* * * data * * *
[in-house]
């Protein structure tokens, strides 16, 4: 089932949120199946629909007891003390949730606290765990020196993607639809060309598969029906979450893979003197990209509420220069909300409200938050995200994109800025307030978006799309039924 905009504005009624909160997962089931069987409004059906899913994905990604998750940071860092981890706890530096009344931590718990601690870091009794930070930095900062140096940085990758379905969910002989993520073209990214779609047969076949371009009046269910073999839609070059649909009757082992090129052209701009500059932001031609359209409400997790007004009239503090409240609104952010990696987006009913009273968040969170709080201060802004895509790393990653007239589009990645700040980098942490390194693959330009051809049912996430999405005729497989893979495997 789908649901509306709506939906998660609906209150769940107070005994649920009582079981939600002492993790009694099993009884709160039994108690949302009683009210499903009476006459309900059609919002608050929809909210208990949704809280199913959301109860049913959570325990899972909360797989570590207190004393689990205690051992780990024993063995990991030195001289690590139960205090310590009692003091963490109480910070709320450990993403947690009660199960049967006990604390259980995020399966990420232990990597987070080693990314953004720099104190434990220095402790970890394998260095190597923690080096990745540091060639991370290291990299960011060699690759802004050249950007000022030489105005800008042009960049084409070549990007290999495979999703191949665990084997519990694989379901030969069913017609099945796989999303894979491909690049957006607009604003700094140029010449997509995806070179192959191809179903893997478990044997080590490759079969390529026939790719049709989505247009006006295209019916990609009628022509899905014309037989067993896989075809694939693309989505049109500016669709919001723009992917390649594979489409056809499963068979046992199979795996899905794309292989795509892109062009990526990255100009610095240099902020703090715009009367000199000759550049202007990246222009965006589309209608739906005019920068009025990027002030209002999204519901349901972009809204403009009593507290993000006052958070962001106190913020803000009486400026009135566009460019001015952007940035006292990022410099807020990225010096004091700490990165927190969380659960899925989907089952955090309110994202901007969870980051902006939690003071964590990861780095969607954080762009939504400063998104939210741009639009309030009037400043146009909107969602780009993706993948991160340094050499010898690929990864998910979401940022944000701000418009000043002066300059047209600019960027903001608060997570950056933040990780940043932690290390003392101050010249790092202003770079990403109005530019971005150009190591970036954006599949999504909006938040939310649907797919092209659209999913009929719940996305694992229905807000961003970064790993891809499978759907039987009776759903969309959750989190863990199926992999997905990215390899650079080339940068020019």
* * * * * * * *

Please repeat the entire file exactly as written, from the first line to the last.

[in-house]
């Protein structure tokens, strides 16, 4: 089932949120199946629909007891003390949730606290765990020196993607639809060309598969029906979450893979003197990209509420220069909300409200938050995200994109800025307030978006799309039924 905009504005009624909160997962089931069987409004059906899913994905990604998750940071860092981890706890530096009344931590718990601690870091009794930070930095900062140096940085990758379905969910002989993520073209990214779609047969076949371009009046269910073999839609070059649909009757082992090129052209701009500059932001031609359209409400997790007004009239503090409240609104952010990696987006009913009273968040969170709080201060802004895509790393990653007239589009990645700040980098942490390194693959330009051809049912996430999405005729497989893979495997 789908649901509306709506939906998660609906209150769940107070005994649920009582079981939600002492993790009694099993009884709160039994108690949302009683009210499903009476006459309900059609919002608050929809909210208990949704809280199913959301109860049913959570325990899972909360797989570590207190004393689990205690051992780990024993063995990991030195001289690590139960205090310590009692003091963490109480910070709320450990993403947690009660199960049967006990604390259980995020399966990420232990990597987070080693990314953004720099104190434990220095402790970890394998260095190597923690080096990745540091060639991370290291990299960011060699690759802004050249950007000022030489105005800008042009960049084409070549990007290999495979999703191949665990084997519990694989379901030969069913017609099945796989999303894979491909690049957006607009604003700094140029010449997509995806070179192959191809179903893997478990044997080590490759079969390529026939790719049709989505247009006006295209019916990609009628022509899905014309037989067993896989075809694939693309989505049109500016669709919001723009992917390649594979489409056809499963068979046992199979795996899905794309292989795509892109062009990526990255100009610095240099902020703090715009009367000199000759550049202007990246222009965006589309209608739906005019920068009025990027002030209002999204519901349901972009809204403009009593507290993000006052958070962001106190913020803000009486400026009135566009460019001015952007940035006292990022410099807020990225010096004091700490990165927190969380659960899925989907089952955090309110994202901007969870980051902006939690003071964590990861780095969607954080762009939504400063998104939210741009639009309030009037400043146009909107969602780009993706993948991160340094050499010898690929990864998910979401940022944000701000418009000043002066300059047209600019960027903001608060997570950056933040990780940043932690290390003392101050010249790092202003770079990403109005530019971005150009190591970036954006599949999504909006938040939310649907797919092209659209999913009929719940996305694992229905807000961003970064790993891809499978759907039987009776759903969309959750989190863990199926992999997905990215390899650079080339940068020019």